3 Feature Prioritization Methods With Your Users In Mind

Whether in the pool or already on the market, a new product or service with plenty of ideas will constantly require recurring feature prioritization. An implementation which might have seemed unnecessary one day can become a basic expectation the next.

This carries great responsibility, as some new functions might impact usability and also affect business related interests. For this reason, do not do feature prioritization as a solo activity; the more diverse a team (from product designers to business people), the better are the results from the feature prioritization session.

feature prioritization

Check the following methods because they approach a product’s functions from various perspectives. Keep combining holistic analytics methods with long and short term product goals in mind, in tandem with models which take available resources into account as well.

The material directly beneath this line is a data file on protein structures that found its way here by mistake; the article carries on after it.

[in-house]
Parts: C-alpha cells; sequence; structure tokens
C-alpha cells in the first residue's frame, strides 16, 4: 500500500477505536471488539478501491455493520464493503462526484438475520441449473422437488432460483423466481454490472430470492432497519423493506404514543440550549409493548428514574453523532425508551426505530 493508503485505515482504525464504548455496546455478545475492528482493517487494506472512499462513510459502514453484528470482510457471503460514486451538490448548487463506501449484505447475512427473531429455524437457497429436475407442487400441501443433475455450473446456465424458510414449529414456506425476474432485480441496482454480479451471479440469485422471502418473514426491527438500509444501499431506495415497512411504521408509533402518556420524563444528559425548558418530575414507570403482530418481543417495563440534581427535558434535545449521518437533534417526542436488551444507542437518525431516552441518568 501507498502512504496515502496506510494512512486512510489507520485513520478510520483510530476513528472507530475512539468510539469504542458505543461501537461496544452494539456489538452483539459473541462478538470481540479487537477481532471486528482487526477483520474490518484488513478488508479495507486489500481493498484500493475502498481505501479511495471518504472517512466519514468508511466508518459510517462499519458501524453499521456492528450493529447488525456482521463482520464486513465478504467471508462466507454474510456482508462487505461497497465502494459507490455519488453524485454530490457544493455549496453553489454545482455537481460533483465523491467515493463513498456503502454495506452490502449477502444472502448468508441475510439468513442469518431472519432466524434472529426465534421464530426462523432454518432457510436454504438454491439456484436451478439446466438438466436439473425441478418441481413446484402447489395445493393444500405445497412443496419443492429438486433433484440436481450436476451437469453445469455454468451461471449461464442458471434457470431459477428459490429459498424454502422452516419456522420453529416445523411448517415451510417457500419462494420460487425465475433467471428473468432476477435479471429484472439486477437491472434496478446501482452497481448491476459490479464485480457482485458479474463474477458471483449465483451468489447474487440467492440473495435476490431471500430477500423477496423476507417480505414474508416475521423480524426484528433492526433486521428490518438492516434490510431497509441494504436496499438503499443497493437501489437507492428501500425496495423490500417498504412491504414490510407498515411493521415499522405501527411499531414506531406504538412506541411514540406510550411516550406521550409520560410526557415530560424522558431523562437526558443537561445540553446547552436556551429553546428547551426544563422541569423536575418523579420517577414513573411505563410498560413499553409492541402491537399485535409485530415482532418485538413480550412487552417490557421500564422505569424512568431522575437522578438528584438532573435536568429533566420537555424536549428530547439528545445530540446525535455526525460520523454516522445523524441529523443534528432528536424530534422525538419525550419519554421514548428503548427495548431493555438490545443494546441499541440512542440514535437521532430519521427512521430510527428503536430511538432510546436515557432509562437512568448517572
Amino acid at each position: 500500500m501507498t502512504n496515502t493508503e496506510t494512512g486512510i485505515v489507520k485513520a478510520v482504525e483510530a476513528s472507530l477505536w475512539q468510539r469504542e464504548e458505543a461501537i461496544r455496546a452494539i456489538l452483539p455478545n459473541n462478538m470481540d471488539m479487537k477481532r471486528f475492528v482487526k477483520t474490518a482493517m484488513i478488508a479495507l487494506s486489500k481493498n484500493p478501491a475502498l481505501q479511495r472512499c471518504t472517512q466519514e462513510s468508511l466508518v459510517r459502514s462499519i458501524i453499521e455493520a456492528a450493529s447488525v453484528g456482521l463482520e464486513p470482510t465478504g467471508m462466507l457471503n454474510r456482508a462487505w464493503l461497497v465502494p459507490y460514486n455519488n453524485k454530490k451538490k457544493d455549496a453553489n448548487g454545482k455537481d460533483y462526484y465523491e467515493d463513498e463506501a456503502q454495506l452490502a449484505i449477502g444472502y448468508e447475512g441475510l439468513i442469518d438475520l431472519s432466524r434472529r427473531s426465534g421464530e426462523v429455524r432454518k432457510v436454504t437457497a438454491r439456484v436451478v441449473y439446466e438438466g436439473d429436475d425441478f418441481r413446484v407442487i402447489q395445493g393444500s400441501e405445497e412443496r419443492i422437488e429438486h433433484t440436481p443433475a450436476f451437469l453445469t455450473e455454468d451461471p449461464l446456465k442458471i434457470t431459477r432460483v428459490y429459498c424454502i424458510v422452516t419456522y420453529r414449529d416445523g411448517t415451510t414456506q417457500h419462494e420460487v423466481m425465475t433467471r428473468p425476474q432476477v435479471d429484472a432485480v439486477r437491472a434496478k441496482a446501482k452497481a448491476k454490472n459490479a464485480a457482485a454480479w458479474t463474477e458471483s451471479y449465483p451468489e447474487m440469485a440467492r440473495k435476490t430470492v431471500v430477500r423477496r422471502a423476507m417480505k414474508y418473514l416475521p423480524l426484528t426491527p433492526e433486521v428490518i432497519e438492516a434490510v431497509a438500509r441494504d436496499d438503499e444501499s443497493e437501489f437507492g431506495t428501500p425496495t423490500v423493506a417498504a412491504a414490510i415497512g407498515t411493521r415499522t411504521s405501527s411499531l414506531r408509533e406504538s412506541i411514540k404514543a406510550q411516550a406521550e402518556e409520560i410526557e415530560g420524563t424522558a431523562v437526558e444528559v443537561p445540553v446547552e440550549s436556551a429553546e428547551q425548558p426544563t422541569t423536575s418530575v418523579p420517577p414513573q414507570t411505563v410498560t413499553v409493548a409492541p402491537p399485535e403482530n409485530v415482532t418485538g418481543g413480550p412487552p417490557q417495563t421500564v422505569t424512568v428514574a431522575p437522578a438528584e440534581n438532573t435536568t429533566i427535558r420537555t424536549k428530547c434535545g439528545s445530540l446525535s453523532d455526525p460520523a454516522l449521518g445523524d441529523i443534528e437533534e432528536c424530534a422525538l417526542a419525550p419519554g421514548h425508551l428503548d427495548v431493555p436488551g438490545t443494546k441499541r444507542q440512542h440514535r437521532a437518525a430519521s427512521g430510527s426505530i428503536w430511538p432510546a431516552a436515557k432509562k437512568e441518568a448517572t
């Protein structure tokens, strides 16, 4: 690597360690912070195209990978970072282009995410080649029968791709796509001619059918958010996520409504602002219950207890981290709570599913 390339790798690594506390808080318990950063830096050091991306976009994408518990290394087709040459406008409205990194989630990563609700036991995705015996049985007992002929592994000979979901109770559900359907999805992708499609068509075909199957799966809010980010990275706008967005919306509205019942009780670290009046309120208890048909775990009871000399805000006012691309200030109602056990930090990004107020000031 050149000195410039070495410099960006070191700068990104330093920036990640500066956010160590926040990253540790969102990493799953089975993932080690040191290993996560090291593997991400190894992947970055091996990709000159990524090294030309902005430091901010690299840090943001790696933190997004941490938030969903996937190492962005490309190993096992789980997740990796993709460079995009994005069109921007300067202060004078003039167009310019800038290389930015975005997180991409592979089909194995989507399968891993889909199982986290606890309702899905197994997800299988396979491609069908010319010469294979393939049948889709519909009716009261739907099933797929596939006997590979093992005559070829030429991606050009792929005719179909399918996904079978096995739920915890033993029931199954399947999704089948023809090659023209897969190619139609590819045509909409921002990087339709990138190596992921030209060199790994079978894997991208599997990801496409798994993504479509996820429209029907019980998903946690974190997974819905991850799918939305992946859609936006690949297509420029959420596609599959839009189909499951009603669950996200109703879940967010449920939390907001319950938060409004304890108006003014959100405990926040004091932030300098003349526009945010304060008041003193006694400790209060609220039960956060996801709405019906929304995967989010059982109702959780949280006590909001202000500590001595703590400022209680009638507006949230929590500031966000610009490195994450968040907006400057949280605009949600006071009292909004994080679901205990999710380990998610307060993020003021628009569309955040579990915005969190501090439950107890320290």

This article deliberately didn’t try to become an ultimate list of feature prioritization methods (others have done a pretty good job) but it selects three great examples UX Studio uses effectively.

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UX Writing as a Superpower

It’s a UX mantra and also a mission statement to create useful and usable products. Thus, creating useful and usable content is also self-evident. But is it really? It’s also one of the fundamental statements that copy is part of user experience and the UX Designer is responsible for providing a copy suggestion that is reviewed, tested and iterated. As all skills, UX writing also needs to be practiced, so there’s a chance you are a UX Designer with a lucky combination of skill sets.

The recent appearance of the UX Writer position reflects the complex digital tendency beyond the user interface, drawing the importance of strategy behind content.

UX Writing

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Preserving human touch – Designing with Emotion

When we mention Emotional Design, cute mascots or funny error messages appear in the thought bubbles of each member of the audience. Or at least in most of them. This is one of the main reasons why it’s a great idea to go beyond our beloved illustrations and not just study their justification, but explore and search other ways we can ‘design with emotion’. Read More »